Background: Epidemiological evidence suggests that chronic inflammation may influence ovarian carcinogenesis. The study objective was to examine the association between the commonly used anti-inflammatory drug aspirin and epithelial ovarian cancer.
Methods: The authors conducted a case-control study based in the New York University Women's Health Study cohort enrolled between 1985 and 1991 in New York City. After a median follow-up period of 12 years, 68 incident cases of epithelial ovarian cancer were identified. Data about regular aspirin use were collected during the 1994-1996 follow-up questionnaire. Using a case-control study design, 10 controls per case were randomly selected among study participants who matched the case by age and menopausal status. Conditional logistic regression analysis was used to study the relationships between aspirin and epithelial ovarian cancer by generating odds ratios (ORs) and 95% confidence intervals (CIs).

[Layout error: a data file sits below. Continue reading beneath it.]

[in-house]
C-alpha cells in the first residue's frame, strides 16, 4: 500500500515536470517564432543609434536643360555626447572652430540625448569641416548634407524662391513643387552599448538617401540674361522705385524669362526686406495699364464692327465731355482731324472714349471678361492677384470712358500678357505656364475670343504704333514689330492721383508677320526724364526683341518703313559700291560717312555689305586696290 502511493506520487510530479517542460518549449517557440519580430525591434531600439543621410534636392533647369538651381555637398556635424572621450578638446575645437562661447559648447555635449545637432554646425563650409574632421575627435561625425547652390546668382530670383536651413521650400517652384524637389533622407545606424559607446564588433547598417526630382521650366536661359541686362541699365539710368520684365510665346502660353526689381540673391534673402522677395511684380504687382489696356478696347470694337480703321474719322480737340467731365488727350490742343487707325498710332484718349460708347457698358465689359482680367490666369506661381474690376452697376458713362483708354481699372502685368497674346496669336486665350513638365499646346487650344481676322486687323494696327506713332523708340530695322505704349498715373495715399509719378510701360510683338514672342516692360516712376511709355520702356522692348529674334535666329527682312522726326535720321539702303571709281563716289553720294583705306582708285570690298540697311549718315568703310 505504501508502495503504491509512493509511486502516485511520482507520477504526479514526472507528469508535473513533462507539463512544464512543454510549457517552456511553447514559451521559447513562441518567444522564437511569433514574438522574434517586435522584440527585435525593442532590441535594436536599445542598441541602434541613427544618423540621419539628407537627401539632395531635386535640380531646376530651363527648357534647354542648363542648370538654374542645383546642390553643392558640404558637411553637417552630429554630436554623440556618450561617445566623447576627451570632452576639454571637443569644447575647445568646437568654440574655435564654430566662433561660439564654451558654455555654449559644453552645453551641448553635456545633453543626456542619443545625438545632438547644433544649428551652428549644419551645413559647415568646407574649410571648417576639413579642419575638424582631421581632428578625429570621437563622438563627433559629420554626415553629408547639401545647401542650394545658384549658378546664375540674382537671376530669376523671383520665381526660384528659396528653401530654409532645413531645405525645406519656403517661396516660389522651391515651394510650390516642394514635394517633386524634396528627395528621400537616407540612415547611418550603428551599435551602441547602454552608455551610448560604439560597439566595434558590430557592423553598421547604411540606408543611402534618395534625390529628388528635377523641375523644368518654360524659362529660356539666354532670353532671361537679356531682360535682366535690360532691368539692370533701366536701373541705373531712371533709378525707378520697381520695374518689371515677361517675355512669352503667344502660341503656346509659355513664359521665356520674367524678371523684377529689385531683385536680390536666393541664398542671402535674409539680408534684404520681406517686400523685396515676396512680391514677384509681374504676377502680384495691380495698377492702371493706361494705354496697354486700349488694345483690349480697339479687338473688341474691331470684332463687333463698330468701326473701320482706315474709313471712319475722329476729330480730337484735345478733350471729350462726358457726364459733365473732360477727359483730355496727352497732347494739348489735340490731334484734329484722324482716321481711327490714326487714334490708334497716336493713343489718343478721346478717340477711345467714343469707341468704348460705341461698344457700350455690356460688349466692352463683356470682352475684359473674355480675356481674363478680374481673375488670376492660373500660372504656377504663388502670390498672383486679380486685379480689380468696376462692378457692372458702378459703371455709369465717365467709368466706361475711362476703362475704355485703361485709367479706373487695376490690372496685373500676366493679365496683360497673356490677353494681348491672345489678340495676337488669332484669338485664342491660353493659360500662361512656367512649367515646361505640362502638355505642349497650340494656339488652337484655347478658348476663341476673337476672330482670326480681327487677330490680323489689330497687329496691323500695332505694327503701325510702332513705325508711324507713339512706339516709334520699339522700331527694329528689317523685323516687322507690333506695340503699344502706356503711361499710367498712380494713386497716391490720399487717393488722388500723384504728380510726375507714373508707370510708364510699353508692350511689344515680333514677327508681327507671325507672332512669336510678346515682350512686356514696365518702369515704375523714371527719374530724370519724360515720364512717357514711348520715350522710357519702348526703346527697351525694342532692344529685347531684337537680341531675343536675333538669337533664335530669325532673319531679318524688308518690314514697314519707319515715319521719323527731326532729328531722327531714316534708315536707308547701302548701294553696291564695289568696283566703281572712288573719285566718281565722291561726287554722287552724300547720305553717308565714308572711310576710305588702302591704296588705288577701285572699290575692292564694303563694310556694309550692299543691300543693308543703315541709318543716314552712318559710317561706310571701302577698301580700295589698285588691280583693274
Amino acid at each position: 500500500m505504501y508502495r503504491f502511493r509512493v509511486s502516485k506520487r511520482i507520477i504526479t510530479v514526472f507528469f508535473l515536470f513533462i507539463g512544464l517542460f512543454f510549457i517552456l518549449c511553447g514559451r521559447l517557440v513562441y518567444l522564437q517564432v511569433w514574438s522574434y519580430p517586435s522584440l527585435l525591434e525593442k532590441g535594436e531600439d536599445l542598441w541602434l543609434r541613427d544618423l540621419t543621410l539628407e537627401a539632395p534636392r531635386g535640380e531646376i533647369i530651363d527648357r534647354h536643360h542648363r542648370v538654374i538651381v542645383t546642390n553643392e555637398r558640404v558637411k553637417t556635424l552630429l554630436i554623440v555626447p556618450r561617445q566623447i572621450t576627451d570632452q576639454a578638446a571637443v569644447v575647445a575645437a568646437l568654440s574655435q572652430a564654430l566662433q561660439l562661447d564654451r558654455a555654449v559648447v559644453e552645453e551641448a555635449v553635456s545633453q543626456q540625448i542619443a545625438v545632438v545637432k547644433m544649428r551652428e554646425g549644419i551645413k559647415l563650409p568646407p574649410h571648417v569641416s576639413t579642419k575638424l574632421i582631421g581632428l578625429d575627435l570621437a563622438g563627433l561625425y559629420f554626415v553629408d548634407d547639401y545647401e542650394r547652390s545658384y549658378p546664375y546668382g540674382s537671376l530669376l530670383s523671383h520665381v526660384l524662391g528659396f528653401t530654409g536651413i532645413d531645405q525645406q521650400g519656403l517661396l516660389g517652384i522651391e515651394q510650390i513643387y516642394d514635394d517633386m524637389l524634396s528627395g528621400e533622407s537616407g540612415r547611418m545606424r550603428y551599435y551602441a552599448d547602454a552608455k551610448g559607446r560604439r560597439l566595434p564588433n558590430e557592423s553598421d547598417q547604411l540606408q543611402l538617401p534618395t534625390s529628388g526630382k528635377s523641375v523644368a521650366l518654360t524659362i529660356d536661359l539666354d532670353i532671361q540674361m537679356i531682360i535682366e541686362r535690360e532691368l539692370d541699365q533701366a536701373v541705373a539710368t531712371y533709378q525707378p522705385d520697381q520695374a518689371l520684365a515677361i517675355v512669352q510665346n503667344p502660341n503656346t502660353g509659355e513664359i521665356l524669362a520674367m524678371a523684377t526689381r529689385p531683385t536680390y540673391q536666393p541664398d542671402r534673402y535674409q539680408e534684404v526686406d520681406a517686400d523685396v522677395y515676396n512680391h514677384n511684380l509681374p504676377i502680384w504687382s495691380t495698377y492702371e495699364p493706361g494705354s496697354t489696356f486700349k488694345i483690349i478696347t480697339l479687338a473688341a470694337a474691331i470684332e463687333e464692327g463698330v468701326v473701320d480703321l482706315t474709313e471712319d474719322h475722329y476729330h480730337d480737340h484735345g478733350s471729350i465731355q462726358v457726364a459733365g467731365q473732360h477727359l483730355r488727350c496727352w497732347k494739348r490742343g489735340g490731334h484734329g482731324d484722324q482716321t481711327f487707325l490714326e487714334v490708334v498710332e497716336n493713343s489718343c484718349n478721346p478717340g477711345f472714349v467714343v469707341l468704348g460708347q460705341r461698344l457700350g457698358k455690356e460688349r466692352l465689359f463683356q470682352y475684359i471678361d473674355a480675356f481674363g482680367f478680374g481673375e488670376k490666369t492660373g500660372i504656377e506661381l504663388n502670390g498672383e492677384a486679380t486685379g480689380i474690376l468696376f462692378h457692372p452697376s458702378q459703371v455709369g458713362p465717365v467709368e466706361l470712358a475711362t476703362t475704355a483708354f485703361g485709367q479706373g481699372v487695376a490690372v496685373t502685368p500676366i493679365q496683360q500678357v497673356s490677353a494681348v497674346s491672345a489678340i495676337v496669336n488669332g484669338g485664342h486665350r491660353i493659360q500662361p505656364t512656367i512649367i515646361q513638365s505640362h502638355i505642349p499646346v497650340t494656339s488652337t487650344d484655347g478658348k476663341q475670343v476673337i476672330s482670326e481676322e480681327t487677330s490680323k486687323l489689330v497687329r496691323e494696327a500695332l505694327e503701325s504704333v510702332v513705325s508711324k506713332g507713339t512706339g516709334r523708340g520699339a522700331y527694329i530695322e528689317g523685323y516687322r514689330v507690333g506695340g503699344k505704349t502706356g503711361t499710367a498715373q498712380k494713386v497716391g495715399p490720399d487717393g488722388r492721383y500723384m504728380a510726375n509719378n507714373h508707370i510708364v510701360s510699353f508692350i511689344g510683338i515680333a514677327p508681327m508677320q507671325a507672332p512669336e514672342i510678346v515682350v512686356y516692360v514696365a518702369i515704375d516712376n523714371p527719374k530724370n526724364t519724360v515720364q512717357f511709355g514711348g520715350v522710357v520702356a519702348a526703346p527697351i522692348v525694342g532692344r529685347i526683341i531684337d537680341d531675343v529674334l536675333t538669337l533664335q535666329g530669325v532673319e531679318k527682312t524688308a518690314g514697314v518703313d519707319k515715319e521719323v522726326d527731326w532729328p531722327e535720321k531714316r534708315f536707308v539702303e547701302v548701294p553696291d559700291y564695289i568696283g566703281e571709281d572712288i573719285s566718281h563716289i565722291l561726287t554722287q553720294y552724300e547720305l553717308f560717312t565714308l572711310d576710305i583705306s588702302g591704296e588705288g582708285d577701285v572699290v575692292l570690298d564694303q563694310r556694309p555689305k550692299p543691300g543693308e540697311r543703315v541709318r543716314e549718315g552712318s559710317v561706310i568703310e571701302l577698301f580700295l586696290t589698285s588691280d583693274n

Results: Relative to no aspirin use, the OR for epithelial ovarian cancer among women who reported aspirin use three or more times per week for a period of at least 6 months was 0.60 (95% CI 0.26, 1.38), after adjustment for age at menarche, parity, oral contraceptive use, and first-degree family history of breast cancer before age 50. Among recent, within the previous 5 years, users of aspirin, the adjusted OR was 0.36 (95% CI 0.11, 1.18).
Conclusion: Although confidence intervals included unity, the observed risk estimates seem to be compatible with previous studies suggesting that regular aspirin use could be inversely associated with risk of epithelial ovarian cancer.
Copyright 2001 American Health Foundation and Elsevier Science.